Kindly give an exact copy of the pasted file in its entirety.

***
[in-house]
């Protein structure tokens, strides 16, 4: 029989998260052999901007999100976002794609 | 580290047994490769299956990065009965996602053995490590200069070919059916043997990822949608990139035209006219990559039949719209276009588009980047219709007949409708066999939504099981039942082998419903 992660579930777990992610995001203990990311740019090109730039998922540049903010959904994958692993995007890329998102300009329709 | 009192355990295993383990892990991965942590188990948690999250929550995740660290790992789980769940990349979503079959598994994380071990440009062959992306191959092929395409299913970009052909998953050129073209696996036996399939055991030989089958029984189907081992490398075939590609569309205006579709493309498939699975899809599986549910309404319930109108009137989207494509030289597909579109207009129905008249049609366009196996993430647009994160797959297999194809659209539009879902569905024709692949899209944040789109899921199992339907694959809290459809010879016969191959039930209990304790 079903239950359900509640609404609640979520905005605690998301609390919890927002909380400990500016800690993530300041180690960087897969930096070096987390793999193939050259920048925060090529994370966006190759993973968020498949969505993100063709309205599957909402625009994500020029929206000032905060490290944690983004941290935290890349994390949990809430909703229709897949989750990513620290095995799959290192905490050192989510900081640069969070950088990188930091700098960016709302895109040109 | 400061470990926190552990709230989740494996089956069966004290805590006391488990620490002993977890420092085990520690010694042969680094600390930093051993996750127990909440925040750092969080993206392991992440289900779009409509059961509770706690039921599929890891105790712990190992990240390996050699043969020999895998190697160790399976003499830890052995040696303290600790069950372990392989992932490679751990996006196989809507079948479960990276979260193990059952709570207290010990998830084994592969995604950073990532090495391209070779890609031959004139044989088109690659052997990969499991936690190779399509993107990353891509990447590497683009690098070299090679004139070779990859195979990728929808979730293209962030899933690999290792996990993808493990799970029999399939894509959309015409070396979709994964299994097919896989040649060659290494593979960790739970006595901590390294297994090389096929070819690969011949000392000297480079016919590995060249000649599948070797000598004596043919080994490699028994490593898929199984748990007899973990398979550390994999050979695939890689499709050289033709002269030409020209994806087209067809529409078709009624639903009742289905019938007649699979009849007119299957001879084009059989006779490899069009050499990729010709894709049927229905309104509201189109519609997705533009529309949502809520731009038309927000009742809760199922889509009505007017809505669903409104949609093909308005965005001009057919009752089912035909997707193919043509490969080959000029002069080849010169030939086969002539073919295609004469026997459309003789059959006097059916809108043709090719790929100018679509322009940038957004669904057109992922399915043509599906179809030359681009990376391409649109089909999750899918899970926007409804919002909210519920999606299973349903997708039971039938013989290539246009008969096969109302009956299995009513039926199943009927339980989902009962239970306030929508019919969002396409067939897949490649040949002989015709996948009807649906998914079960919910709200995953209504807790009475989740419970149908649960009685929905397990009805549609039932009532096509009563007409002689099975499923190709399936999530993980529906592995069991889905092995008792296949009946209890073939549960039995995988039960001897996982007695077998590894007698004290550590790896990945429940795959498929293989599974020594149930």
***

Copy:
[in-house]
């Protein structure tokens, strides 16, 4: 029989998260052999901007999100976002794609 | 580290047994490769299956990065009965996602053995490590200069070919059916043997990822949608990139035209006219990559039949719209276009588009980047219709007949409708066999939504099981039942082998419903 992660579930777990992610995001203990990311740019090109730039998922540049903010959904994958692993995007890329998102300009329709 | 009192355990295993383990892990991965942590188990948690999250929550995740660290790992789980769940990349979503079959598994994380071990440009062959992306191959092929395409299913970009052909998953050129073209696996036996399939055991030989089958029984189907081992490398075939590609569309205006579709493309498939699975899809599986549910309404319930109108009137989207494509030289597909579109207009129905008249049609366009196996993430647009994160797959297999194809659209539009879902569905024709692949899209944040789109899921199992339907694959809290459809010879016969191959039930209990304790 079903239950359900509640609404609640979520905005605690998301609390919890927002909380400990500016800690993530300041180690960087897969930096070096987390793999193939050259920048925060090529994370966006190759993973968020498949969505993100063709309205599957909402625009994500020029929206000032905060490290944690983004941290935290890349994390949990809430909703229709897949989750990513620290095995799959290192905490050192989510900081640069969070950088990188930091700098960016709302895109040109 | 400061470990926190552990709230989740494996089956069966004290805590006391488990620490002993977890420092085990520690010694042969680094600390930093051993996750127990909440925040750092969080993206392991992440289900779009409509059961509770706690039921599929890891105790712990190992990240390996050699043969020999895998190697160790399976003499830890052995040696303290600790069950372990392989992932490679751990996006196989809507079948479960990276979260193990059952709570207290010990998830084994592969995604950073990532090495391209070779890609031959004139044989088109690659052997990969499991936690190779399509993107990353891509990447590497683009690098070299090679004139070779990859195979990728929808979730293209962030899933690999290792996990993808493990799970029999399939894509959309015409070396979709994964299994097919896989040649060659290494593979960790739970006595901590390294297994090389096929070819690969011949000392000297480079016919590995060249000649599948070797000598004596043919080994490699028994490593898929199984748990007899973990398979550390994999050979695939890689499709050289033709002269030409020209994806087209067809529409078709009624639903009742289905019938007649699979009849007119299957001879084009059989006779490899069009050499990729010709894709049927229905309104509201189109519609997705533009529309949502809520731009038309927000009742809760199922889509009505007017809505669903409104949609093909308005965005001009057919009752089912035909997707193919043509490969080959000029002069080849010169030939086969002539073919295609004469026997459309003789059959006097059916809108043709090719790929100018679509322009940038957004669904057109992922399915043509599906179809030359681009990376391409649109089909999750899918899970926007409804919002909210519920999606299973349903997708039971039938013989290539246009008969096969109302009956299995009513039926199943009927339980989902009962239970306030929508019919969002396409067939897949490649040949002989015709996948009807649906998914079960919910709200995953209504807790009475989740419970149908649960009685929905397990009805549609039932009532096509009563007409002689099975499923190709399936999530993980529906592995069991889905092995008792296949009946209890073939549960039995995988039960001897996982007695077998590894007698004290550590790896990945429940795959498929293989599974020594149930």